With the news that author Arthur C. Clarke died yesterday, I went into my normal mantra of, “I’m going to die someday.” Though he was 90 years old (and I am so not 90), I still carry that specter of death around me. Even last night, I asked my husband how we would live without me if I died. His response, “Why do you think like that?”
I can’t seem to help it. Something about having a parent die when you’re ten years old messes with your seeming invincibility. It really freaked me out (in a happy way) when I lived beyond my father’s age when he died.
In Arthur C. Clarke’s last wishes, he gave details about his funeral. “Absolutely no religious rites of any kind, relating to any religious faith, should be associated with my funeral,” he wrote.
Does that sadden you? It should.
It got me to thinking. If I knew I were facing death, what would my wishes be for a funeral? I could conjure up power points and weepy folks saying stuff about me, but really, when it all came down to it, wouldn’t it be cool to do some sort of parallel celebration? Knowing that I was whooping and dancing and singing and reveling in Love personified and freedom and joy, why not have that happen on earth too, so we could all be part of the party? That’s really it, to celebrate Jesus on terra firma, and heaven’s golden streets.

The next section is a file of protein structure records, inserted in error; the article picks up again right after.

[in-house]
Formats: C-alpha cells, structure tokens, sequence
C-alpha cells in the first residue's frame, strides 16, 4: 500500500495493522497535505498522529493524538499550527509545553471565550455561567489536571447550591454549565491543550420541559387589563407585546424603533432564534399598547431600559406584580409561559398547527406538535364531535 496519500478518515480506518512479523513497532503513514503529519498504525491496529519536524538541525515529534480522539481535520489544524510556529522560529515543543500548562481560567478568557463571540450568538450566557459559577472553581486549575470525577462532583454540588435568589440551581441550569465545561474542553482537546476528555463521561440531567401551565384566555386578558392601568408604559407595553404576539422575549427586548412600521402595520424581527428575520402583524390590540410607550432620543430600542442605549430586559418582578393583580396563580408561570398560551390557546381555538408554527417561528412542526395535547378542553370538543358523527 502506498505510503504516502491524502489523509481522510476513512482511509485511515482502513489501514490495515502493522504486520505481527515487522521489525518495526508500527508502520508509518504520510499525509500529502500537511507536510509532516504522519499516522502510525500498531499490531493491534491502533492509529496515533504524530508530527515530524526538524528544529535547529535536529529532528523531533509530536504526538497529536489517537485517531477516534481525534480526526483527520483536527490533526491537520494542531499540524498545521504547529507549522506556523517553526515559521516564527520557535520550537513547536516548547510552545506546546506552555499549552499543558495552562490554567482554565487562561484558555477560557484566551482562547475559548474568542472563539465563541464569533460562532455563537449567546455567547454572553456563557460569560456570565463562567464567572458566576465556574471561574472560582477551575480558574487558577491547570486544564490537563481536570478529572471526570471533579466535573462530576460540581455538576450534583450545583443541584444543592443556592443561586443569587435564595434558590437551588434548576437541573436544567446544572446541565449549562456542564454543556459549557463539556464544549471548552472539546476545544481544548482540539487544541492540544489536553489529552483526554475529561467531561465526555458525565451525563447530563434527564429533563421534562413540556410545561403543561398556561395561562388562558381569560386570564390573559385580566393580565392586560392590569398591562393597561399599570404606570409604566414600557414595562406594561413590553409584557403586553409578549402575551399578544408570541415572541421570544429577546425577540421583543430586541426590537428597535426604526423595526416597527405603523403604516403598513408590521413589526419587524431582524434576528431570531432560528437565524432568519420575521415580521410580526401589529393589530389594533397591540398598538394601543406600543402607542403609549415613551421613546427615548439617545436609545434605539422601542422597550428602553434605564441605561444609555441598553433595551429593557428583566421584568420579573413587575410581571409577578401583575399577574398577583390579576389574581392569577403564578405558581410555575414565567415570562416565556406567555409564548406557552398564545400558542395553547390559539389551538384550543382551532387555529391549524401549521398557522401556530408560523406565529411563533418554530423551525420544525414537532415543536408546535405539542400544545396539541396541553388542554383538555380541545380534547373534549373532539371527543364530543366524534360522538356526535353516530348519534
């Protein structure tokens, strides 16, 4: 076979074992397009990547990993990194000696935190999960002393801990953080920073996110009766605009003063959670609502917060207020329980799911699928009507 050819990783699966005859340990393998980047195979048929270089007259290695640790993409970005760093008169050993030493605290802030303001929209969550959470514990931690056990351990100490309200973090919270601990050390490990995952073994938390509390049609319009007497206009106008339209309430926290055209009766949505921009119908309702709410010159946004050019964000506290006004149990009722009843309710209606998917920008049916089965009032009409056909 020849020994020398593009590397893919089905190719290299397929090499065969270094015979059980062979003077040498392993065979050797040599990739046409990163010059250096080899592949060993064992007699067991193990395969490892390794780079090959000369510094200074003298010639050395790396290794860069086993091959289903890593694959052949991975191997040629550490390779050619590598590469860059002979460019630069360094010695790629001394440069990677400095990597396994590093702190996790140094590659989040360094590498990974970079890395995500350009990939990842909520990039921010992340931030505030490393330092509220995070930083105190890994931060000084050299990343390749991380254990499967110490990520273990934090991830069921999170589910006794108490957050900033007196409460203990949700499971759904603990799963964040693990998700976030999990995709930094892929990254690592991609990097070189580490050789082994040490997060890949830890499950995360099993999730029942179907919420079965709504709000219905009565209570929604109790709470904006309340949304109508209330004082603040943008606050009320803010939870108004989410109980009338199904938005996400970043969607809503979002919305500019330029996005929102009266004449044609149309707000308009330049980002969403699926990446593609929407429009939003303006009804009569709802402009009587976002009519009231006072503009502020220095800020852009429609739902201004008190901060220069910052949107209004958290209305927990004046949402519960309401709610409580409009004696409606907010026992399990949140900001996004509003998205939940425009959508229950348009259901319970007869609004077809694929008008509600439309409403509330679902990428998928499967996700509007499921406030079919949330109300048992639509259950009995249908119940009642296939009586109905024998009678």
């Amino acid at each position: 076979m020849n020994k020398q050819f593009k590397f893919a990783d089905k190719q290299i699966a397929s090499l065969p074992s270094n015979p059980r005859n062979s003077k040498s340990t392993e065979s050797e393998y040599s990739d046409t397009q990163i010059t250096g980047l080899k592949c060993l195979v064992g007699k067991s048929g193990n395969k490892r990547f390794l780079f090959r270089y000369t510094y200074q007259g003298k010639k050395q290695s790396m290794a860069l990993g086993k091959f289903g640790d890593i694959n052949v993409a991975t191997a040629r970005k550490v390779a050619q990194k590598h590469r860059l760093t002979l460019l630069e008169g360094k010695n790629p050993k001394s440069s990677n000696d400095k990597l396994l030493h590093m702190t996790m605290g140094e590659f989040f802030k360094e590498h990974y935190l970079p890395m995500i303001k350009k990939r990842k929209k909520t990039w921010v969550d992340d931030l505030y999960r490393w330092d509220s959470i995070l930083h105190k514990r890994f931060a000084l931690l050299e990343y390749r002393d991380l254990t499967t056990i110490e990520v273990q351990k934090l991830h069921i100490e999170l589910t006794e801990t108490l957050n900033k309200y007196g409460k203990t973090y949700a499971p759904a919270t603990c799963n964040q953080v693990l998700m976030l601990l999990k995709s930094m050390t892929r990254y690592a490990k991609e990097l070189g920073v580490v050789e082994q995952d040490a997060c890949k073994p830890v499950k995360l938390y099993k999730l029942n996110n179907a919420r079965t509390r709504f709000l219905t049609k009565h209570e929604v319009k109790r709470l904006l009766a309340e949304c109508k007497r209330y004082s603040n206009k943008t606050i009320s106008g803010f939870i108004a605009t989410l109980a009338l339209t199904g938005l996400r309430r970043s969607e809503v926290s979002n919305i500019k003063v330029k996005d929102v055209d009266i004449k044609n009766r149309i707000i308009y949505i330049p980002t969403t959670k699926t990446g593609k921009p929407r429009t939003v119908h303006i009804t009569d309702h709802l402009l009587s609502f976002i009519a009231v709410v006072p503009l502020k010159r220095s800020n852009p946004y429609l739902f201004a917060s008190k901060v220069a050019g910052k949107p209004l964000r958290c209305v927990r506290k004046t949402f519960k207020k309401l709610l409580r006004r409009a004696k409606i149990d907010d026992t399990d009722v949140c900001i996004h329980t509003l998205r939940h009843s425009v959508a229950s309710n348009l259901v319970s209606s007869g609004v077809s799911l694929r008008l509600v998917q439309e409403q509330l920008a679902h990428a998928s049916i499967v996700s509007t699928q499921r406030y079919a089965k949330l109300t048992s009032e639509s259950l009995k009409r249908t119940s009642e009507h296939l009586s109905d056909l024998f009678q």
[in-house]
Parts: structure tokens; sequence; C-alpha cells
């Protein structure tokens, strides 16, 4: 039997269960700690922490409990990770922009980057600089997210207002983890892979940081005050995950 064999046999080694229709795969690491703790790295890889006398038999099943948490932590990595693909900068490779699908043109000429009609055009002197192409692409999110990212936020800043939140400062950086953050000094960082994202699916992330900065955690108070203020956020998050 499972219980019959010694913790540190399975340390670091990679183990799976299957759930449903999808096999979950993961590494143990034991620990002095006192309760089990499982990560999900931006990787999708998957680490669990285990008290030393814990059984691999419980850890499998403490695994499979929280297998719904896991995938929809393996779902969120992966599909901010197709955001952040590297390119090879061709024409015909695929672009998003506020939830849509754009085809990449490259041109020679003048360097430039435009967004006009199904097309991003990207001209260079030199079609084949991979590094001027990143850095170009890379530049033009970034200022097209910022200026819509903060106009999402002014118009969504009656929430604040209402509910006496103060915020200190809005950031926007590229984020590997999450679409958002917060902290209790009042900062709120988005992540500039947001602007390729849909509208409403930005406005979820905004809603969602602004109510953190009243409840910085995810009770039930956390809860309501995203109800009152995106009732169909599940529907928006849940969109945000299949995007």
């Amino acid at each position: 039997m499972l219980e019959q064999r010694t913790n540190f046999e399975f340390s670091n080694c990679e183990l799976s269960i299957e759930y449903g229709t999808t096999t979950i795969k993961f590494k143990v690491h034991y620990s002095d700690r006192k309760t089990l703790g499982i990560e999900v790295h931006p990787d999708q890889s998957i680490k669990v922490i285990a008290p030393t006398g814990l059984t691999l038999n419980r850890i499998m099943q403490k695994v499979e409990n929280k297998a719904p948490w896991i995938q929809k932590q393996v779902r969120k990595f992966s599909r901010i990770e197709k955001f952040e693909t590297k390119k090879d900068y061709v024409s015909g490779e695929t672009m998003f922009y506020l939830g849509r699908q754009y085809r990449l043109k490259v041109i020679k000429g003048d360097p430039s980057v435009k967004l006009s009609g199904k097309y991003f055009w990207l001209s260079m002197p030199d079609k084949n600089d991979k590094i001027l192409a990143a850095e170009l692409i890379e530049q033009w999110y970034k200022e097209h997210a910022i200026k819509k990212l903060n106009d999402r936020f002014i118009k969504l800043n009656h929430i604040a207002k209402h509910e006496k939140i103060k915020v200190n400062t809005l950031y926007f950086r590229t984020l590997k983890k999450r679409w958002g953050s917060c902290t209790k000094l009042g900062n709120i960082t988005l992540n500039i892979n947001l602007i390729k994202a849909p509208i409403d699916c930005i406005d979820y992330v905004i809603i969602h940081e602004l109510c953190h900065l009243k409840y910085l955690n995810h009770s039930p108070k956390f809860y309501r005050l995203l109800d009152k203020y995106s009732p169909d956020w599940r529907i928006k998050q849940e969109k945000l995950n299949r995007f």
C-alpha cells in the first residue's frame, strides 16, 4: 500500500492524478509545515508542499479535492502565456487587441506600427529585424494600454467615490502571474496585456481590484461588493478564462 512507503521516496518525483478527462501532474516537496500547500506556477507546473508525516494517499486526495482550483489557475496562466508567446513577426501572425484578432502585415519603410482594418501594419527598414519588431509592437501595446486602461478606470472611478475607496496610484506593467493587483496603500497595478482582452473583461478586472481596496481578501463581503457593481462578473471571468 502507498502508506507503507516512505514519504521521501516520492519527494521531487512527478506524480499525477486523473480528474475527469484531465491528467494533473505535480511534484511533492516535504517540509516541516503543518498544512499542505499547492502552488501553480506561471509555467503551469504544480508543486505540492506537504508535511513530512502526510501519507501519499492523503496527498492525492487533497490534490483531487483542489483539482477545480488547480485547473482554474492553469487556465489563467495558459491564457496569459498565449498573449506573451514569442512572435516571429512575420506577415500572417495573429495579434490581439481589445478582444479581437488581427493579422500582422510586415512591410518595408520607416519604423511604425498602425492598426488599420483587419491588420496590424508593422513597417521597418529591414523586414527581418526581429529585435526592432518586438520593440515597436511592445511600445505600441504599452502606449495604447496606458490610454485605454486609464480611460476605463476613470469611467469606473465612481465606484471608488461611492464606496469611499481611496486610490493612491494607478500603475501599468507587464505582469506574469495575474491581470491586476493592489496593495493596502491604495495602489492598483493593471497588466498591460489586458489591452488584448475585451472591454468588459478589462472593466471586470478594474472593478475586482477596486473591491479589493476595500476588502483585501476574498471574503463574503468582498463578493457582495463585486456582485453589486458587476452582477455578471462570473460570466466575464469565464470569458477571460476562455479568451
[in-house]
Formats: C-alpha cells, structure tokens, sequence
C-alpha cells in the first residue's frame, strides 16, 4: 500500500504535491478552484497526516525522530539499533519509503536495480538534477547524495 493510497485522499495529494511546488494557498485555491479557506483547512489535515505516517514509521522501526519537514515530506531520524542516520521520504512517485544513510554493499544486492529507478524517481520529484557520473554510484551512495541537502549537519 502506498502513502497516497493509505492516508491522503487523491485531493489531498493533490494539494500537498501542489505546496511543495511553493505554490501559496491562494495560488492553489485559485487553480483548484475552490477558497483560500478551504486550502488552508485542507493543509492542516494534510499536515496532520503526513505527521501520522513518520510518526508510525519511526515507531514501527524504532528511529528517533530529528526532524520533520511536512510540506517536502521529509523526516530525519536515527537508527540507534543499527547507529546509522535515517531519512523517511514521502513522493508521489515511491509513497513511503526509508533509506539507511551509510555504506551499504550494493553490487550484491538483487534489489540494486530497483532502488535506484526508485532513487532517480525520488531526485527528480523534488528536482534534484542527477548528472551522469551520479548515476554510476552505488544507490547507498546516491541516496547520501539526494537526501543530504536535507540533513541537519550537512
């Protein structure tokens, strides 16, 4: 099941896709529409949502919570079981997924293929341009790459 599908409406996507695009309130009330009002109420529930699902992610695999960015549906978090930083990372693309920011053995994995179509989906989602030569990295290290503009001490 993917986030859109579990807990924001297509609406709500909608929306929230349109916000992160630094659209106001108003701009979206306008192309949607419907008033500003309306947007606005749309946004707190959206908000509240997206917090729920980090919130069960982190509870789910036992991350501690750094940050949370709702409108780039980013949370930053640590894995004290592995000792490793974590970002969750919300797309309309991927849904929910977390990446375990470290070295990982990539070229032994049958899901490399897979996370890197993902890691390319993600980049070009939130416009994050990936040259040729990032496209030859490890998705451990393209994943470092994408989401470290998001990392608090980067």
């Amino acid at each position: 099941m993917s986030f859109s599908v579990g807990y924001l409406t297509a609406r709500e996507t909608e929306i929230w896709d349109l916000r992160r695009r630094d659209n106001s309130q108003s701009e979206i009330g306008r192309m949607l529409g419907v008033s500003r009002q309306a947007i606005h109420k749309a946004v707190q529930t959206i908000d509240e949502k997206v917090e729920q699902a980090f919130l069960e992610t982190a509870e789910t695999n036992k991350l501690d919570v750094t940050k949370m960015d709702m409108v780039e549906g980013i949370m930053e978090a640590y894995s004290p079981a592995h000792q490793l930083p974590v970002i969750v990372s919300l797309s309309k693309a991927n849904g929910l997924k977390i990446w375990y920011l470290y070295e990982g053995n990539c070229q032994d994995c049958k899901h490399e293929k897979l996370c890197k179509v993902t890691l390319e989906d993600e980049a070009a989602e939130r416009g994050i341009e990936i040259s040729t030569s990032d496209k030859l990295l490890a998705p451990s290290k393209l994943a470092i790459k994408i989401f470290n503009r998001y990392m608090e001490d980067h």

Because, the truth is, we’ll all be saying His name and bowing our bodies before Him. Even those folks who never risked belief in Jesus. The Bible is clear: “For this reason also, God highly exalted Him, and bestowed on Him the name which is above every name, so that at the name of Jesus every knee will bow, of those who are in heaven and on earth and under the earth, and that every tongue will confess that Jesus Christ is Lord, to the glory of God the Father” (Philippians 2: 9-11).
One of the coolest things I ever heard in a sermon came many years ago when the pastor said, “Worship is the language of heaven.” He then challenged us to practice that language as much as we could here on earth, in preparation. So the question becomes, “What are you doing today to learn and practice the language of heaven?”
Jesus, Jesus, Jesus. I love You. I worship You. I hold Your Name as the highest Name. I am sorry for worrying so much about silly earthly things. Forgive me for living on a false edge of security, for thinking things and money and perfect relationships and status will fill me. Oh dear Jesus, it’s really only You who is my security. I rest there now. I worship You now. I want to speak Your heavenly language today in preparation for That Day. Let worship be my language. Let it be the way I navigate this earth. Amen.